He comps me another glass of champagne with my check. I tip well and happily. I am very happy to be seen as that woman who dines alone and warrants champagne.

mural of Ruth Bader Ginsberg in the Lower East Side of Manhattan

Day five

I stayed up late last night, waiting for the champagne to work its way out of me, and then decided at 2:30 am that it was definitely time to do a first revision/editing pass on that printed-out short story I brought with me, and so I give myself the gift of sleeping as late as I damn well please. I emerge from my hotel just before three and walk back to my favorite East Village bagel shop. The ice melts in my coffee before I get to Tompkins Square Park to eat them, but fortunately, the coffee is mostly gone by then too. I am relieved that travel’s magical transmuting quality on coffee still works for me. At home, it’d give me an elevated heart rate and a sense of vague danger; elsewhere, it provides more of that awake/alive/ready feeling that seems normal for a lot of people.

I find a place on the lawn to eat, drink my lemonade, and write in my journal a little. A cover band plays mostly Beatles songs, and excellently, with one single deviation with an Eagles song, for which I can forgive them. I smell weed and watch dogs try to chase squirrels and see everyone in their shared yard in public. I realize I’m too warm to eat more, so I stop at half a nova lox bagel. It will be the last thing I eat for more than six hours, well into the evening.

I need to get to the Upper West Side, and I screw the directions up a little, somehow missing the stop on Houston I sought. Instead, I end up walking a long, warm mile and a half, mostly avoiding the sun for all the good it did me, arriving at the next station approximately seven hours later (meaning probably 30 minutes) and certainly down a pint of the humors I need to keep me alive. Seriously, I become a freaking lawn sprinkler as I wait on the platform. I know it’s gross when my shins are sweating. The train I needed pulled away as I stepped onto the platform, so I have the longest wait possible, 13 minutes to stand in the shared sauna, breathing deeply and reminding myself that suffering is as transient as joy. The AC of the train is a balm, is an absolution, is a reminder that maybe I’ll live to see another day.

I get to my destination at least 30 minutes later than I’d intended, just long enough to talk to my boyfriend and spot a minivan with the license plate 1-HOTMOM parked outside. I’m there for a performance of Twelfth Night at a community garden on 89th Street.

“I, uh, didn’t know you liked Shakespeare,” Sean says as I talk to him before going through the gate to find a seat. “You’ve never seemed especially interested when I’ve proposed it.”

“I’m not when there are more options,” I tell him. “But I like seeing theater when I come to New York, so I like it just fine when it’s one of the few outdoor performances happening.”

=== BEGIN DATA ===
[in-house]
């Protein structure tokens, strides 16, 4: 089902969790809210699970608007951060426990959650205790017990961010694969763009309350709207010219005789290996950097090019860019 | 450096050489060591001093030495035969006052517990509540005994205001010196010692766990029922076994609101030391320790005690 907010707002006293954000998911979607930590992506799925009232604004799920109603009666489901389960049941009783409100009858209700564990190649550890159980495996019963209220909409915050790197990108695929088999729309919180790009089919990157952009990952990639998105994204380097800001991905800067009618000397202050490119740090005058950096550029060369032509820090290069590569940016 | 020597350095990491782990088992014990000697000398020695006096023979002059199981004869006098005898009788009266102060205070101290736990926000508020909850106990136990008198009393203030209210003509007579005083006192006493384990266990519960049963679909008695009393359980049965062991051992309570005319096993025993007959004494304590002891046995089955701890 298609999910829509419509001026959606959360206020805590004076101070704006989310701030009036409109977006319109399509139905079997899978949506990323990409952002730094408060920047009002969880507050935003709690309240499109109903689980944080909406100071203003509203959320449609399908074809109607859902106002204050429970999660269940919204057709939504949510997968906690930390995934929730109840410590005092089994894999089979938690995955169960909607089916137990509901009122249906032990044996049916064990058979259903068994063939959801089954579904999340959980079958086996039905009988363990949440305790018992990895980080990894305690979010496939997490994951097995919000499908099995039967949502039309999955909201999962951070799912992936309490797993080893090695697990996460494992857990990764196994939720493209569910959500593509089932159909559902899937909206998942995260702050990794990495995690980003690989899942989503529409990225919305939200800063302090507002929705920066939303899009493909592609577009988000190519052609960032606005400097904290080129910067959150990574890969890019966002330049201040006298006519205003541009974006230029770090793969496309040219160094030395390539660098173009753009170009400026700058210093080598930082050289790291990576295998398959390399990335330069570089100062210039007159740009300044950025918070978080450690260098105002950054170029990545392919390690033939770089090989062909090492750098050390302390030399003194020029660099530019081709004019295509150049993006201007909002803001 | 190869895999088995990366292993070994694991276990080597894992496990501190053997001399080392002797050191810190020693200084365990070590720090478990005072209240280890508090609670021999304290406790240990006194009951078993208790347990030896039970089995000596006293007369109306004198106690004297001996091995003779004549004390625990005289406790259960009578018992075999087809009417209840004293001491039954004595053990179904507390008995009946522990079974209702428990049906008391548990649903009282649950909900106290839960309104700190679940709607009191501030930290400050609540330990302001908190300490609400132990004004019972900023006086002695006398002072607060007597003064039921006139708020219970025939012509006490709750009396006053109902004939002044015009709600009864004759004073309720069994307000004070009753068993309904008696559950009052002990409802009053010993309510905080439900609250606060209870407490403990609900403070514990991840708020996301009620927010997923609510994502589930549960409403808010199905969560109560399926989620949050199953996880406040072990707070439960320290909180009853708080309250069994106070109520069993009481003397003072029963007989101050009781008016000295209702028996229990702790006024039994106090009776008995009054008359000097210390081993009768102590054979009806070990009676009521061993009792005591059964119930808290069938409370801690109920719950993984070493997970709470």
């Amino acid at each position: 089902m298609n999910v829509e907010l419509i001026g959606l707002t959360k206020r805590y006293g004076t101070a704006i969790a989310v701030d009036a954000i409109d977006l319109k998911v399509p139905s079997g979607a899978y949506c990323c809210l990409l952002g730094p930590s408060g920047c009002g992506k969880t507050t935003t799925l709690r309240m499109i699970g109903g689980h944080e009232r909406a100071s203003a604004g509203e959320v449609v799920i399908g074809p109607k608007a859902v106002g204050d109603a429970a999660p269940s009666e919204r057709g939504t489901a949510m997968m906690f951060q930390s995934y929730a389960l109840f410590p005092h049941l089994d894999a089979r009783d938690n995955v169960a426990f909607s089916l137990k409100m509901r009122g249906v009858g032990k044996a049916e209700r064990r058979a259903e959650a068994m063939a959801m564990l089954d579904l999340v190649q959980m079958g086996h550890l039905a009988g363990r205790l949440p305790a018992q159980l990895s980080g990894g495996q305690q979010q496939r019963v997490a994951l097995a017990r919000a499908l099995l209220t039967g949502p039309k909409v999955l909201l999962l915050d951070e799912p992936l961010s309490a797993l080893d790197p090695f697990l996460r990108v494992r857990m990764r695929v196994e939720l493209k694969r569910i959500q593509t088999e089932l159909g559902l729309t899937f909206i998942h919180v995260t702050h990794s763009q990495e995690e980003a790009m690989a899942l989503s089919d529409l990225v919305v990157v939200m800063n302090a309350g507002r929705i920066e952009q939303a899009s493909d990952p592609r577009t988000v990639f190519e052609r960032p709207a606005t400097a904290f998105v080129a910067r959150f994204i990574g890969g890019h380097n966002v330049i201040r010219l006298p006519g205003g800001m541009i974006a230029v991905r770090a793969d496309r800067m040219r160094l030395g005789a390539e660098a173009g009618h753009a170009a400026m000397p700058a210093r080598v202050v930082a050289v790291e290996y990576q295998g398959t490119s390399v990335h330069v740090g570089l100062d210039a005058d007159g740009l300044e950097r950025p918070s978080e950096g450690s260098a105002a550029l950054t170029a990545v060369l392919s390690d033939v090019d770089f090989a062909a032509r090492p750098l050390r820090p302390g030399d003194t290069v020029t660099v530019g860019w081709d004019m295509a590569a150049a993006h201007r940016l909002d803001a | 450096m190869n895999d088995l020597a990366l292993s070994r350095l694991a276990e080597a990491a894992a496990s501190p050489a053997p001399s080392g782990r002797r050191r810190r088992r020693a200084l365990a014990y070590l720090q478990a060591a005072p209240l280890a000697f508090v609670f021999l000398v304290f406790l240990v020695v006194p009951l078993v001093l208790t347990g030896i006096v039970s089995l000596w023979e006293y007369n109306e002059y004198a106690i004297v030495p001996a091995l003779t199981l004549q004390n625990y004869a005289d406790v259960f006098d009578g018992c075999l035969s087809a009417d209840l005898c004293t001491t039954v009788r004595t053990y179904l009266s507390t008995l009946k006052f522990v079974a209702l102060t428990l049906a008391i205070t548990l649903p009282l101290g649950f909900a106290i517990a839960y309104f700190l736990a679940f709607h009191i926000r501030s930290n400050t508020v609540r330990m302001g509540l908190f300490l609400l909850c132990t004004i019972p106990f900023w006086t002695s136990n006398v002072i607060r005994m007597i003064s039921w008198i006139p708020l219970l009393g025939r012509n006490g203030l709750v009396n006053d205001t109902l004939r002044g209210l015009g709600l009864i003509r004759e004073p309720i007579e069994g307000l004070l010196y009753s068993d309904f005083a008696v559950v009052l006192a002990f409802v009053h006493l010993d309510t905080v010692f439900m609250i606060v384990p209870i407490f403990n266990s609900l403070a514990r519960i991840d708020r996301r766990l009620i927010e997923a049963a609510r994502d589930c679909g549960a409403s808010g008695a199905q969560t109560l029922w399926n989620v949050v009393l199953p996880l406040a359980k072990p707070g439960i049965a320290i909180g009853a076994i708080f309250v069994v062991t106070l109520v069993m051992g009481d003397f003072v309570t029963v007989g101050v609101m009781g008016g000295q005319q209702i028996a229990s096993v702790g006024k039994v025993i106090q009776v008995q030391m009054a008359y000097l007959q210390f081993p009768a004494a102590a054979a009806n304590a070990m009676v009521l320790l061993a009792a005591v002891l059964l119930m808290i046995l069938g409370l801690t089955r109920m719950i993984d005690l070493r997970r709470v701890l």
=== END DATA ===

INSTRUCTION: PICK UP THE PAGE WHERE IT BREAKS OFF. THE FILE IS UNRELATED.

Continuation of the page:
It’s a lot of fun to watch. My attention span remains spotty and unpredictable after all that time in my apartment, and I watch some and drift away in my mind some, going back and forth, but enjoying the performances. I like a whimsical interpretation of a Shakespearean comedy. They do a nice job, and I’m glad I stumbled onto it online. The president of the garden sits next to me sometimes, on the edge of a planter, and we both have hand fans in motion most of the time.

After, I go get dinner at the Mermaid Inn, where I drink almost two liters of ice water. I eat a giant pile of kale, because one of my weekly goals is to try to get more salad. (My last few days were more bagel-based than is ideal.) They bring me a little surprise chocolate pot to finish things up, and I feel blessed by waiters again.

After, I wander down Amsterdam and into some of the more residential blocks. I have to figure out where a character of mine lives, and I take pictures of front doors of likely looking places. It’s interesting roaming around an area I kind of know but who someone I’ve invented knows very well. May I recommend writing a novel set somewhere else and then going there? It’s a new kind of orientation, the imagination overlaying the half-familiar.

I walk down to 60th, frown at the people taking stupid selfies in front of the shitty former president’s shitty hotel (I mean, seriously, still?), and duck onto the subway. Some deeply odious bros are being exactly as you’d expect, and I put my headphones on for the first time since the plane here. Lots of things are easier with an application of Nine Inch Nails.

I arrive home and discover new blisters on my left foot in places I generally don’t get them. It’s good; it means I’ve been walking a ton, one of my primary goals for this trip. But it also means that tomorrow’s a great day to try to take it a little easier physically.

Day six

In fact, I take the day off.

I get up before 11 to do London Writers’ Hour while eating a bagel from yesterday. After I get my words done, I realize I’m still zonked, so I go back to sleep for a couple of hours, having those shallow, vivid dreams that pop up sometimes with out-of-band, uncertain sleep. Between my feet being kind of fucked and the fact that it’s somehow warmer out today than yesterday, I realize that the best, most honest approximation of living here today is… staying the hell inside. I eat longan for the first time, piercing their shells with my incisors before shelling them and spitting the dark seeds into my crepe bag from several nights ago. I write and catch up on neglected emails and responses on Slack and Twitter. I wash my hair after all the sweaty hours of yesterday and get to let it dry before I go outside. I do the next London Writers’ Hour and work on some editing.